There are a lot of times we experience subtle symptoms that we let slip off as casual events. It’s time to know their bigger health impact.
April 7 World Health Day is celebrated to create awareness of a specific health problem which is a priority area of concern for the world. This year celebrates the work nurses and midwives and reminds world leaders of the important role they play in maintaining a healthy world, in the midst of an ongoing pandemic coronavirus.
There are little things in life that we enforce think they mean anything. Whether it’s a persistent cough, or drastic weight loss, or even broken sleep. However, this could be a precursor to some serious health conditions.
On World Health Day, here seen some conditions you should be aware of and get immediately checked for a healthier future.
1. Broken sleep
Many of us are not able to get a long sleep soundly at night, fretting over nothing and constantly waking up. While we may not think much, NHS England said regular lack of sleep puts someone at risk of serious medical conditions, including obesity, heart disease, and diabetes. It also shortens the life expectancy of a person.
Difficulty sleeping can also mean that a person suffers from obstructive sleep apnea, restless leg syndrome or delayed sleep phase disorder.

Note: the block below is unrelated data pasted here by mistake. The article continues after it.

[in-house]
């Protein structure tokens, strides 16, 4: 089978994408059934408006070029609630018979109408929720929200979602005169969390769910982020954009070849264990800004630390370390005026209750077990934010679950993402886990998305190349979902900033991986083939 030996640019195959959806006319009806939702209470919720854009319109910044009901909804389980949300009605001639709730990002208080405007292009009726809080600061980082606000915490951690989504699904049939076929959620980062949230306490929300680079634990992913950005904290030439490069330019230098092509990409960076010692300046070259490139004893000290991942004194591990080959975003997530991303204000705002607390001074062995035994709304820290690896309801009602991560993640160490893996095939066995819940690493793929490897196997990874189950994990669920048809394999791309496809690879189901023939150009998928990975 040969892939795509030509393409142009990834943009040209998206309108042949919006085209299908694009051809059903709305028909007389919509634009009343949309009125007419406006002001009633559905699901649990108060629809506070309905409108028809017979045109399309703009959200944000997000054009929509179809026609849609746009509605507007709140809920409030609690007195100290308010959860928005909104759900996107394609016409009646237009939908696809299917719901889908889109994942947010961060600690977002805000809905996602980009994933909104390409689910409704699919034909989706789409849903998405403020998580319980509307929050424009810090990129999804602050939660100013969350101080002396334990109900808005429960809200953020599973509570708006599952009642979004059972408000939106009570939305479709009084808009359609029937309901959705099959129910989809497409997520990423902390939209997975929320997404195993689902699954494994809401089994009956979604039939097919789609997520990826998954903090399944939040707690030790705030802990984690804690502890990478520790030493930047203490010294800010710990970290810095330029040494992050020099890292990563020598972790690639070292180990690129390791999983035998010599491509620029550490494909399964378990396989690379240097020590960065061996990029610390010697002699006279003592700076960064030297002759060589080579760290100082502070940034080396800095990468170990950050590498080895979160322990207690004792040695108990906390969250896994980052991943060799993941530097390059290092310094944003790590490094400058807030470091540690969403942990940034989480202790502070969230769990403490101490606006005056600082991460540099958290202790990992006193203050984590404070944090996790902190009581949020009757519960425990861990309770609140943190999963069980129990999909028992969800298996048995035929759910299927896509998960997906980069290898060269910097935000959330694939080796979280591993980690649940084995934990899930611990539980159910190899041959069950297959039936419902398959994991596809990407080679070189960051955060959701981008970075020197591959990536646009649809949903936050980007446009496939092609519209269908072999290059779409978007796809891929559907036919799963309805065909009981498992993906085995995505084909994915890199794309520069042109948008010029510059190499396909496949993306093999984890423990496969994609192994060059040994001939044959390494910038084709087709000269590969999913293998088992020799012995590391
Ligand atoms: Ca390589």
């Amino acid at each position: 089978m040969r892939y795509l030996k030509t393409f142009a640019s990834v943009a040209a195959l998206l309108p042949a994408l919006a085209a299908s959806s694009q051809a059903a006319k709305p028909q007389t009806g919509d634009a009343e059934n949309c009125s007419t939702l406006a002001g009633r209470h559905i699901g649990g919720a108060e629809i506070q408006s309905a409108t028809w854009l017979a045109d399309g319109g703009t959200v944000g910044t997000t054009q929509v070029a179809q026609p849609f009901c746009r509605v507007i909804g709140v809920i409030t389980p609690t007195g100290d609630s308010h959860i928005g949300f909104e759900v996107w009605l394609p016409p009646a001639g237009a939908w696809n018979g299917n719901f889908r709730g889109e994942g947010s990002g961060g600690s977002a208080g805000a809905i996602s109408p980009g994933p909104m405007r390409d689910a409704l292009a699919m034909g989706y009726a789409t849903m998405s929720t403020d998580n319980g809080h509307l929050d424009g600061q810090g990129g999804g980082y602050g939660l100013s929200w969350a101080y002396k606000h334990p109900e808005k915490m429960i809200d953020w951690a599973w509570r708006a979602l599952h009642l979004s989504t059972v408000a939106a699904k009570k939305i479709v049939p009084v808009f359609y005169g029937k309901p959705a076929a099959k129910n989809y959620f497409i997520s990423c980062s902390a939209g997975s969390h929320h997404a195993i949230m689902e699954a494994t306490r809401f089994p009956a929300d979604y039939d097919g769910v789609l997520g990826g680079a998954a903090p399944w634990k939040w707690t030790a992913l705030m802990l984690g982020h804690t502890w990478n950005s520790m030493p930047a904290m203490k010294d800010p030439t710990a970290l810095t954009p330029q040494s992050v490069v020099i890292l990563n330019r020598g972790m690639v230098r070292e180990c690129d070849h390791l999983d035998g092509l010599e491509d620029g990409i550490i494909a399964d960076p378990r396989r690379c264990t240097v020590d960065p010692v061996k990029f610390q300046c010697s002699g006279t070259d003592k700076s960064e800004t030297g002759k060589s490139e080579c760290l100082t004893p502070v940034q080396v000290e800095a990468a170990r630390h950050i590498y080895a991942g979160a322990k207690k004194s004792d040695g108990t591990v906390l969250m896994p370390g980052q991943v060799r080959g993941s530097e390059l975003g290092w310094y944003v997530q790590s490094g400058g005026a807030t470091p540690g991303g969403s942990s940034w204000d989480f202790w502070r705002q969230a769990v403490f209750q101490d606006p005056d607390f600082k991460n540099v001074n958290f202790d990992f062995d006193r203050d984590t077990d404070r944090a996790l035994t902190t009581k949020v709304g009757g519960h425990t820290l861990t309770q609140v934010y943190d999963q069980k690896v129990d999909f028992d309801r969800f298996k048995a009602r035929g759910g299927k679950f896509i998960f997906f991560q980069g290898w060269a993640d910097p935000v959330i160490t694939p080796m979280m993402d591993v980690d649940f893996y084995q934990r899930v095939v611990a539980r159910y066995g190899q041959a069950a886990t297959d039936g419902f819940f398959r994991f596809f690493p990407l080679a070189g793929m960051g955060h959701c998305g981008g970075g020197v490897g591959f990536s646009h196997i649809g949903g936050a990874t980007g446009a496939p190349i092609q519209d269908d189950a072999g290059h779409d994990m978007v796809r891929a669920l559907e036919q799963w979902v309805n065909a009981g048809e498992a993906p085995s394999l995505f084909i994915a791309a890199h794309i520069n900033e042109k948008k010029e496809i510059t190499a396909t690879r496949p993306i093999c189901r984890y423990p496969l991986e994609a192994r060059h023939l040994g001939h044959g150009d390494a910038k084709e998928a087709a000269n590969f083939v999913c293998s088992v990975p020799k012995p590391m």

While obstructive sleep apnea is caused by a blockage of the upper airway, restless legs syndrome causes uncomfortable sensations in the legs causes a person to wake up repeatedly.
2. Persistent cough
While you may avoid a persistent cough you as anything extraordinary, persistent cough really could be a precursor to asthma. According to Harvard Health, while wheezing and shortness of breath are common symptoms of asthma, not all patients with wheezing.
Some cough only. According to them, in many cases, cough-variant asthma produces continuous, dry cough that occurs throughout the day and night. Exposure to allergens, dust, cold or even exercise can trigger the condition.
3. Climbing stairs
There were young and healthy people for whom climbing stairs may be a problem.
While one might think it was because of fatigue, it could be that the person who has lungs that are not healthy or suffering from high blood pressure. Someone with high BP will easily fatigue when walking fast or climbing stairs. They are more prone to heart attacks as well.
A medical term for low blood pressure, it really could be a precursor to Parkinson’s disease. A 2016 study published in Movement Disorders Clinical Practice found that about 25% of people suffering from postural hypotension Parkinson’s disease experience.
Hypotension occurs when blood pressure drops rapidly and significantly after standing from sitting or lying down.
A number of people suffering from intestinal problems every morning. Some people even suffer fewer bowel movements. Constipation can, however, be a forerunner of certain diseases such as stroke, diabetes, and Parkinson’s disease.
The condition could also point towards hormonal problems including an underactive thyroid gland. As per a study in the journal Medicine, in a total stroke population of 1385 people who were investigated, 601 patients, having suffered from constipation.
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